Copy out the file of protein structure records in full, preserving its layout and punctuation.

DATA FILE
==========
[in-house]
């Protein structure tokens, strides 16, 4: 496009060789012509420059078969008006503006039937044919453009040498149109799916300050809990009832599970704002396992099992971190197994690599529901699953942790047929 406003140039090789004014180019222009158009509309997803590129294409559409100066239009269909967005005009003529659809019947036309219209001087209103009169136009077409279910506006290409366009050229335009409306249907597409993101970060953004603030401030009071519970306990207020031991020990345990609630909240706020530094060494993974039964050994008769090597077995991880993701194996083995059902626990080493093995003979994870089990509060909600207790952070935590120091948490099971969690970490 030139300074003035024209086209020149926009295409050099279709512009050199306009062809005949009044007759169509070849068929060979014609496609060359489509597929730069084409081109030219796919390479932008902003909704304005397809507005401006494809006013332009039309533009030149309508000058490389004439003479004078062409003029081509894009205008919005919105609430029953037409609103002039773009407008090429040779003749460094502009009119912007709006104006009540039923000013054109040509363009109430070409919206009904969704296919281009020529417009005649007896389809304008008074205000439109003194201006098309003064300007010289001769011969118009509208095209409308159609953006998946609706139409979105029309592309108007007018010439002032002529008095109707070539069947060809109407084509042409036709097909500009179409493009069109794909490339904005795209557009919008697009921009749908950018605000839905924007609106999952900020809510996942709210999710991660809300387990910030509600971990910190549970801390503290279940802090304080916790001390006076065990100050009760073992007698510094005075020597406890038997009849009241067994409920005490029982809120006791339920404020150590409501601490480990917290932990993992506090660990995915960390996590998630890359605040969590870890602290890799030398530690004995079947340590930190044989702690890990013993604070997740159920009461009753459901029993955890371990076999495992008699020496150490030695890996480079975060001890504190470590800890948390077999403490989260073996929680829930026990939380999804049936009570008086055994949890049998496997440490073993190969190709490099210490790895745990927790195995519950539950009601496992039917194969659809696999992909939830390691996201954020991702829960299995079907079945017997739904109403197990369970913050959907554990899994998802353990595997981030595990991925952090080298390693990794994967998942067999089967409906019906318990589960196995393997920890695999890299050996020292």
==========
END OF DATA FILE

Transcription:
[in-house]
């Protein structure tokens, strides 16, 4: 496009060789012509420059078969008006503006039937044919453009040498149109799916300050809990009832599970704002396992099992971190197994690599529901699953942790047929 406003140039090789004014180019222009158009509309997803590129294409559409100066239009269909967005005009003529659809019947036309219209001087209103009169136009077409279910506006290409366009050229335009409306249907597409993101970060953004603030401030009071519970306990207020031991020990345990609630909240706020530094060494993974039964050994008769090597077995991880993701194996083995059902626990080493093995003979994870089990509060909600207790952070935590120091948490099971969690970490 030139300074003035024209086209020149926009295409050099279709512009050199306009062809005949009044007759169509070849068929060979014609496609060359489509597929730069084409081109030219796919390479932008902003909704304005397809507005401006494809006013332009039309533009030149309508000058490389004439003479004078062409003029081509894009205008919005919105609430029953037409609103002039773009407008090429040779003749460094502009009119912007709006104006009540039923000013054109040509363009109430070409919206009904969704296919281009020529417009005649007896389809304008008074205000439109003194201006098309003064300007010289001769011969118009509208095209409308159609953006998946609706139409979105029309592309108007007018010439002032002529008095109707070539069947060809109407084509042409036709097909500009179409493009069109794909490339904005795209557009919008697009921009749908950018605000839905924007609106999952900020809510996942709210999710991660809300387990910030509600971990910190549970801390503290279940802090304080916790001390006076065990100050009760073992007698510094005075020597406890038997009849009241067994409920005490029982809120006791339920404020150590409501601490480990917290932990993992506090660990995915960390996590998630890359605040969590870890602290890799030398530690004995079947340590930190044989702690890990013993604070997740159920009461009753459901029993955890371990076999495992008699020496150490030695890996480079975060001890504190470590800890948390077999403490989260073996929680829930026990939380999804049936009570008086055994949890049998496997440490073993190969190709490099210490790895745990927790195995519950539950009601496992039917194969659809696999992909939830390691996201954020991702829960299995079907079945017997739904109403197990369970913050959907554990899994998802353990595997981030595990991925952090080298390693990794994967998942067999089967409906019906318990589960196995393997920890695999890299050996020292």